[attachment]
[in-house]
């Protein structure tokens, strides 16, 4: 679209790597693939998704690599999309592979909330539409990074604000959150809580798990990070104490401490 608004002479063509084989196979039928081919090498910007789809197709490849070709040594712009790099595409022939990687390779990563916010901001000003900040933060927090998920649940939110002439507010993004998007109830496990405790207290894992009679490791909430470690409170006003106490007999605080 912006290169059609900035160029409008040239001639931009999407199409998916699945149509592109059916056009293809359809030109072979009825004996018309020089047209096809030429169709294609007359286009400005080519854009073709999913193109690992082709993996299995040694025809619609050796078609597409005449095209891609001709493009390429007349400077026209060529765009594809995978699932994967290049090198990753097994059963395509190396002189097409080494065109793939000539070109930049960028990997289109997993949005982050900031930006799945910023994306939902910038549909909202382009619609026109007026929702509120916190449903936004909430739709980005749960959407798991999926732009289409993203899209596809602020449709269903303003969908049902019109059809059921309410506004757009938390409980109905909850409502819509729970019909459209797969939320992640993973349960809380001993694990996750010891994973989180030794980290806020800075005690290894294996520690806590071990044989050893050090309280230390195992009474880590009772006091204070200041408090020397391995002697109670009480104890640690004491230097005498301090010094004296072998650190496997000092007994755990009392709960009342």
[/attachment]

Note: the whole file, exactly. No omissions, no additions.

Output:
[in-house]
């Protein structure tokens, strides 16, 4: 679209790597693939998704690599999309592979909330539409990074604000959150809580798990990070104490401490 608004002479063509084989196979039928081919090498910007789809197709490849070709040594712009790099595409022939990687390779990563916010901001000003900040933060927090998920649940939110002439507010993004998007109830496990405790207290894992009679490791909430470690409170006003106490007999605080 912006290169059609900035160029409008040239001639931009999407199409998916699945149509592109059916056009293809359809030109072979009825004996018309020089047209096809030429169709294609007359286009400005080519854009073709999913193109690992082709993996299995040694025809619609050796078609597409005449095209891609001709493009390429007349400077026209060529765009594809995978699932994967290049090198990753097994059963395509190396002189097409080494065109793939000539070109930049960028990997289109997993949005982050900031930006799945910023994306939902910038549909909202382009619609026109007026929702509120916190449903936004909430739709980005749960959407798991999926732009289409993203899209596809602020449709269903303003969908049902019109059809059921309410506004757009938390409980109905909850409502819509729970019909459209797969939320992640993973349960809380001993694990996750010891994973989180030794980290806020800075005690290894294996520690806590071990044989050893050090309280230390195992009474880590009772006091204070200041408090020397391995002697109670009480104890640690004491230097005498301090010094004296072998650190496997000092007994755990009392709960009342």